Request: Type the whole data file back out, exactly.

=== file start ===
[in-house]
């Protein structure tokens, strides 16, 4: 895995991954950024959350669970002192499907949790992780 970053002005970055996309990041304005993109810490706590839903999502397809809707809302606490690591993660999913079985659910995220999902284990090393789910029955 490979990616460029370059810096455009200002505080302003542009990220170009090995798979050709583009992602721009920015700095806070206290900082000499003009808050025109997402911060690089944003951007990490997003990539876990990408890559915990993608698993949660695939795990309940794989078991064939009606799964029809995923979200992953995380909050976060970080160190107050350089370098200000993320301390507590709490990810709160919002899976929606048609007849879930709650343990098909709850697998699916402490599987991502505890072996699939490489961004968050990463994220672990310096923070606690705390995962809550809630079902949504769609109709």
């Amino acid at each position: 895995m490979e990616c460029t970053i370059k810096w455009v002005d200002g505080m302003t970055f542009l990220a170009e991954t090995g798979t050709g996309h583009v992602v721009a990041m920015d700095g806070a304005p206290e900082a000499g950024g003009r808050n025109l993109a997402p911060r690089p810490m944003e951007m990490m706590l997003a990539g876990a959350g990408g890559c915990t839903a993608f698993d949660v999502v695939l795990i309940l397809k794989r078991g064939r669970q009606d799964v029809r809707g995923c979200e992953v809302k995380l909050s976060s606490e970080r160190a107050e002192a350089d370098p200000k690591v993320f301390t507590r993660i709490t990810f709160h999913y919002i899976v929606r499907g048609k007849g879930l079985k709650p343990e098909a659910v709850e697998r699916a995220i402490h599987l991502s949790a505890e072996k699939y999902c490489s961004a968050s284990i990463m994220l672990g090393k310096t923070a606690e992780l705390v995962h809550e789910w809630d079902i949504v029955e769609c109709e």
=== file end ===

[in-house]
């Protein structure tokens, strides 16, 4: 895995991954950024959350669970002192499907949790992780 970053002005970055996309990041304005993109810490706590839903999502397809809707809302606490690591993660999913079985659910995220999902284990090393789910029955 490979990616460029370059810096455009200002505080302003542009990220170009090995798979050709583009992602721009920015700095806070206290900082000499003009808050025109997402911060690089944003951007990490997003990539876990990408890559915990993608698993949660695939795990309940794989078991064939009606799964029809995923979200992953995380909050976060970080160190107050350089370098200000993320301390507590709490990810709160919002899976929606048609007849879930709650343990098909709850697998699916402490599987991502505890072996699939490489961004968050990463994220672990310096923070606690705390995962809550809630079902949504769609109709």
């Amino acid at each position: 895995m490979e990616c460029t970053i370059k810096w455009v002005d200002g505080m302003t970055f542009l990220a170009e991954t090995g798979t050709g996309h583009v992602v721009a990041m920015d700095g806070a304005p206290e900082a000499g950024g003009r808050n025109l993109a997402p911060r690089p810490m944003e951007m990490m706590l997003a990539g876990a959350g990408g890559c915990t839903a993608f698993d949660v999502v695939l795990i309940l397809k794989r078991g064939r669970q009606d799964v029809r809707g995923c979200e992953v809302k995380l909050s976060s606490e970080r160190a107050e002192a350089d370098p200000k690591v993320f301390t507590r993660i709490t990810f709160h999913y919002i899976v929606r499907g048609k007849g879930l079985k709650p343990e098909a659910v709850e697998r699916a995220i402490h599987l991502s949790a505890e072996k699939y999902c490489s961004a968050s284990i990463m994220l672990g090393k310096t923070a606690e992780l705390v995962h809550e789910w809630d079902i949504v029955e769609c109709e």